Author(s): Linda Colley
Ranging over a quarter of a millennium and four continents, Captives uncovers the experiences and writings of those tens of thousands of men and women who took part in Britain's rise to imperial pre-eminence, but who got caught and caught out. Here are the stories of Sarah Shade, a camp follower imprisoned alongside defeated British legions in Southern India; of Joseph Pitts, white slave and pilgrim to Mecca; of Florentia Sale, captive and diarist in Afghanistan; of those individuals who crossed the cultural divide and switched identities, like the Irishman George Thomas; and of others who made it back, like the onetime Chippewa warrior and Scot, John Rutherford. Linda Colley uses these tales of ordinary individuals trapped in extraordinary encounters to re-evaluate the character and diversity of the British Empire. She explores what they reveal about British responses to, relations with, and frequent dependence upon different non-European peoples. She shows how British attitudes to Islam, slavery, race, and American Revolutionaries look different once the captive's perspective is admitted. And she demonstrates how these individual captivities illuminate the limits of Britain's global power over time - as well as its extent. Richly illustrated and evocatively written, Captives is both a magnificent and compelling work of history, and a powerful and original reappraisal of the significance and survivals of empire now.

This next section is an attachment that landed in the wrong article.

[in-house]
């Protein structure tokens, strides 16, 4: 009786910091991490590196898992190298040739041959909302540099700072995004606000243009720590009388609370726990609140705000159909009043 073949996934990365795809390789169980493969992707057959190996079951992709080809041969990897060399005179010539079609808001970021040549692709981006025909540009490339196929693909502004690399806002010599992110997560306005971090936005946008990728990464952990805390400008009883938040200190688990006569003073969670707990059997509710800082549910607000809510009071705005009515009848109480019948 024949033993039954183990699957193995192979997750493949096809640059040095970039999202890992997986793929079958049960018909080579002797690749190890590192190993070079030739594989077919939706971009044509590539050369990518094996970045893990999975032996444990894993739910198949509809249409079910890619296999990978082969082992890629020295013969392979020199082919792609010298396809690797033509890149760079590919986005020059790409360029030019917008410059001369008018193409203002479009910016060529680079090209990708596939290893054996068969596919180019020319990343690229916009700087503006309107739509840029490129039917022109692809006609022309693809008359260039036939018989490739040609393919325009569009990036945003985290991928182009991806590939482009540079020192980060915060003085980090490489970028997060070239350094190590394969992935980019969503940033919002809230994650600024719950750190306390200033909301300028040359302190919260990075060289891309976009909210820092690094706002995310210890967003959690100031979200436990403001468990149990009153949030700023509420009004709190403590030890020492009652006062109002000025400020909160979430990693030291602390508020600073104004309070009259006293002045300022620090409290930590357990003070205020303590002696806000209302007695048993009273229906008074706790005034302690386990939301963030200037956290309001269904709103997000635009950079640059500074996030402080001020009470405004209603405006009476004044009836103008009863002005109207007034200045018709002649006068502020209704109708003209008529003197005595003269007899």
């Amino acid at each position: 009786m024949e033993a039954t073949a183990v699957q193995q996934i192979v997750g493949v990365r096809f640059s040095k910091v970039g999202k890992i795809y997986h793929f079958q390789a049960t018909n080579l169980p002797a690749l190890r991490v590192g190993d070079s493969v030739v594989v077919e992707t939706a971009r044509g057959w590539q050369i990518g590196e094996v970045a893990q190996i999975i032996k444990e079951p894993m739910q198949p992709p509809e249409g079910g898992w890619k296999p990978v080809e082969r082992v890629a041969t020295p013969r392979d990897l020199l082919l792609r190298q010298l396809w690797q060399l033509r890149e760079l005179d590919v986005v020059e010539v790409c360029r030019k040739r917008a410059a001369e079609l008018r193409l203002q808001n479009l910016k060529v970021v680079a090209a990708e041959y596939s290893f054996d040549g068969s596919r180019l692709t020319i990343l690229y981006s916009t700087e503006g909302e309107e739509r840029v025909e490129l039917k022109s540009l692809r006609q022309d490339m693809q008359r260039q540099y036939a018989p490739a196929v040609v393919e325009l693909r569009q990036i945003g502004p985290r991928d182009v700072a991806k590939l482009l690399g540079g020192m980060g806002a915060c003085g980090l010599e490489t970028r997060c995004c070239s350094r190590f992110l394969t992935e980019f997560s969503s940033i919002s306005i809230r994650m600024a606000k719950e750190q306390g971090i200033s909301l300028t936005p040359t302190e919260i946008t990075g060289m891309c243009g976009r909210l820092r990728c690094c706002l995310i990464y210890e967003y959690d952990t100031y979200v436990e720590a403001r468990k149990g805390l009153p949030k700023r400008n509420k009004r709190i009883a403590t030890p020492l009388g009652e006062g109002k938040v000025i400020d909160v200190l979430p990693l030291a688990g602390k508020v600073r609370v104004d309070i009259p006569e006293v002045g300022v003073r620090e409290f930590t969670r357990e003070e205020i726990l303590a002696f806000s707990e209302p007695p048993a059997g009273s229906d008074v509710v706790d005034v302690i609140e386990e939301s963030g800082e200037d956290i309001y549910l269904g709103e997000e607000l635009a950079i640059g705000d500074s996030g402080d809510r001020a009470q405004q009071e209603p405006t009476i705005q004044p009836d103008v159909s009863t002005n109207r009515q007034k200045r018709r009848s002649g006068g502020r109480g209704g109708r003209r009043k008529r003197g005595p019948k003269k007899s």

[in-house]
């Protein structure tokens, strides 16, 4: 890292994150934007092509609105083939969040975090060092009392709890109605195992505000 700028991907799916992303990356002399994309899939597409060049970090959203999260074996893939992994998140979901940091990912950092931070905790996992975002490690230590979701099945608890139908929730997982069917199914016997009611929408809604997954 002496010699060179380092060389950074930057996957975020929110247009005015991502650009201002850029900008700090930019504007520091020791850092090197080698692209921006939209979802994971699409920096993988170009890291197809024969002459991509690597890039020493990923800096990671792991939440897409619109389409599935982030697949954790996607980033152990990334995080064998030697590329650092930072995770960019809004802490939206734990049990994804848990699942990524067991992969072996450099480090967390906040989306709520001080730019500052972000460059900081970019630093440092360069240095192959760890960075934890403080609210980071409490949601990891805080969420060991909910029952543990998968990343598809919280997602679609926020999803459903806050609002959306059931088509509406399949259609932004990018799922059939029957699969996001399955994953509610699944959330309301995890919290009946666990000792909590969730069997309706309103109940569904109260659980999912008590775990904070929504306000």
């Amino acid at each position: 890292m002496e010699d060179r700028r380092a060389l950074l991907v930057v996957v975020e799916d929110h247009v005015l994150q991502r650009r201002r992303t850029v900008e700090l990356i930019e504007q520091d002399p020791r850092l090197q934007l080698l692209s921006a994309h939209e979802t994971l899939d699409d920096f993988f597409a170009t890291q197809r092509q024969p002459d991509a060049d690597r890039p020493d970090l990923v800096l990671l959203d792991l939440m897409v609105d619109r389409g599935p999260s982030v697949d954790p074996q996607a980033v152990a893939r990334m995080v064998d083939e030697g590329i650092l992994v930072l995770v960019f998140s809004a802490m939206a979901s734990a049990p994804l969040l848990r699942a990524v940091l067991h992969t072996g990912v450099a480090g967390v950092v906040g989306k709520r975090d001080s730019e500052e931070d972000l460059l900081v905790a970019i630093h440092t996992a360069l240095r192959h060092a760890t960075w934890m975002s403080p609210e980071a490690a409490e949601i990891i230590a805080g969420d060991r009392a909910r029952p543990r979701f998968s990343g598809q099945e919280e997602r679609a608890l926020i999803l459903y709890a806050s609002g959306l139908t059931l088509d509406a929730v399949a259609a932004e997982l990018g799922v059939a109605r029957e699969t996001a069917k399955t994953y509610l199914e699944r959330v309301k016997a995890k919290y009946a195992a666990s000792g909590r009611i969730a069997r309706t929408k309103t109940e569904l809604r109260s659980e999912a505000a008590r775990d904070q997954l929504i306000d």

'Captives is a major work: a complete reappraisal of a period, strikingly original in both theme and form, mixing narrative and fine descriptive prose with analysis in an entirely fresh and gripping way...It will undoubtedly confirm Colley's reputation not only as one of the most exciting historians of her generation, but also one of the most interesting writers of non-fiction around.' William Dalrymple, Guardian
Linda Colley has taught and written history on both sides of the Atlantic. Formerly Richard M. Colgate Professor of History at Yale University, she is currently Leverhulme Research Professor and School of Economics. A Fellow of the British Academy, and a regular commentator on current events as well as past cultures, her last book Britons: Forging the Nation 1707-1837 (1992) provoked a major debate on national identities in Britain and elsewhere.